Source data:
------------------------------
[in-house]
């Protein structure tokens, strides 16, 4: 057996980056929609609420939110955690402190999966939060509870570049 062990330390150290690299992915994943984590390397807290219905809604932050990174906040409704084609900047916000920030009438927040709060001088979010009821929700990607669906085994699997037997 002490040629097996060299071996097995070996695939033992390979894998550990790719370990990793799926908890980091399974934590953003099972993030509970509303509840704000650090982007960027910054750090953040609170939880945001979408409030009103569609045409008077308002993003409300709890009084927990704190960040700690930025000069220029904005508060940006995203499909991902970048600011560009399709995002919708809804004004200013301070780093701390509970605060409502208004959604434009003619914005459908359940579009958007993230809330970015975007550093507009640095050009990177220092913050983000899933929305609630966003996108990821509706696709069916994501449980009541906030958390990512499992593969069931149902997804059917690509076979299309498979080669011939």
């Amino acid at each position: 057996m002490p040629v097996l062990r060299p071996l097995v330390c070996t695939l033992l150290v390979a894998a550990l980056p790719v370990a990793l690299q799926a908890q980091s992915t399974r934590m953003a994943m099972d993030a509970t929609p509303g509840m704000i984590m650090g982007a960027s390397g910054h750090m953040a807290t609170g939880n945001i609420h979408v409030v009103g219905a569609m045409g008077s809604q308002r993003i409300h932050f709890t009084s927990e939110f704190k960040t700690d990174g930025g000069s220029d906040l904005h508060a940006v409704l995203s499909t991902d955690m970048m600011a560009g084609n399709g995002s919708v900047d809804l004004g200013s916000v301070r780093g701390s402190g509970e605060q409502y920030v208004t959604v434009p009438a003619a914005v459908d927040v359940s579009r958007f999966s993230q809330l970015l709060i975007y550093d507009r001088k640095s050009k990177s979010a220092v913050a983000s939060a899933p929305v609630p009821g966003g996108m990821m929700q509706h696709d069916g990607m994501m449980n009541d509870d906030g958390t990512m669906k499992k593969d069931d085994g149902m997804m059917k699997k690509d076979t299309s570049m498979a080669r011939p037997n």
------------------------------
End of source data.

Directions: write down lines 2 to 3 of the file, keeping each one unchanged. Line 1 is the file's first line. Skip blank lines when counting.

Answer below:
């Protein structure tokens, strides 16, 4: 057996980056929609609420939110955690402190999966939060509870570049 062990330390150290690299992915994943984590390397807290219905809604932050990174906040409704084609900047916000920030009438927040709060001088979010009821929700990607669906085994699997037997 002490040629097996060299071996097995070996695939033992390979894998550990790719370990990793799926908890980091399974934590953003099972993030509970509303509840704000650090982007960027910054750090953040609170939880945001979408409030009103569609045409008077308002993003409300709890009084927990704190960040700690930025000069220029904005508060940006995203499909991902970048600011560009399709995002919708809804004004200013301070780093701390509970605060409502208004959604434009003619914005459908359940579009958007993230809330970015975007550093507009640095050009990177220092913050983000899933929305609630966003996108990821509706696709069916994501449980009541906030958390990512499992593969069931149902997804059917690509076979299309498979080669011939």
């Amino acid at each position: 057996m002490p040629v097996l062990r060299p071996l097995v330390c070996t695939l033992l150290v390979a894998a550990l980056p790719v370990a990793l690299q799926a908890q980091s992915t399974r934590m953003a994943m099972d993030a509970t929609p509303g509840m704000i984590m650090g982007a960027s390397g910054h750090m953040a807290t609170g939880n945001i609420h979408v409030v009103g219905a569609m045409g008077s809604q308002r993003i409300h932050f709890t009084s927990e939110f704190k960040t700690d990174g930025g000069s220029d906040l904005h508060a940006v409704l995203s499909t991902d955690m970048m600011a560009g084609n399709g995002s919708v900047d809804l004004g200013s916000v301070r780093g701390s402190g509970e605060q409502y920030v208004t959604v434009p009438a003619a914005v459908d927040v359940s579009r958007f999966s993230q809330l970015l709060i975007y550093d507009r001088k640095s050009k990177s979010a220092v913050a983000s939060a899933p929305v609630p009821g966003g996108m990821m929700q509706h696709d069916g990607m994501m449980n009541d509870d906030g958390t990512m669906k499992k593969d069931d085994g149902m997804m059917k699997k690509d076979t299309s570049m498979a080669r011939p037997n």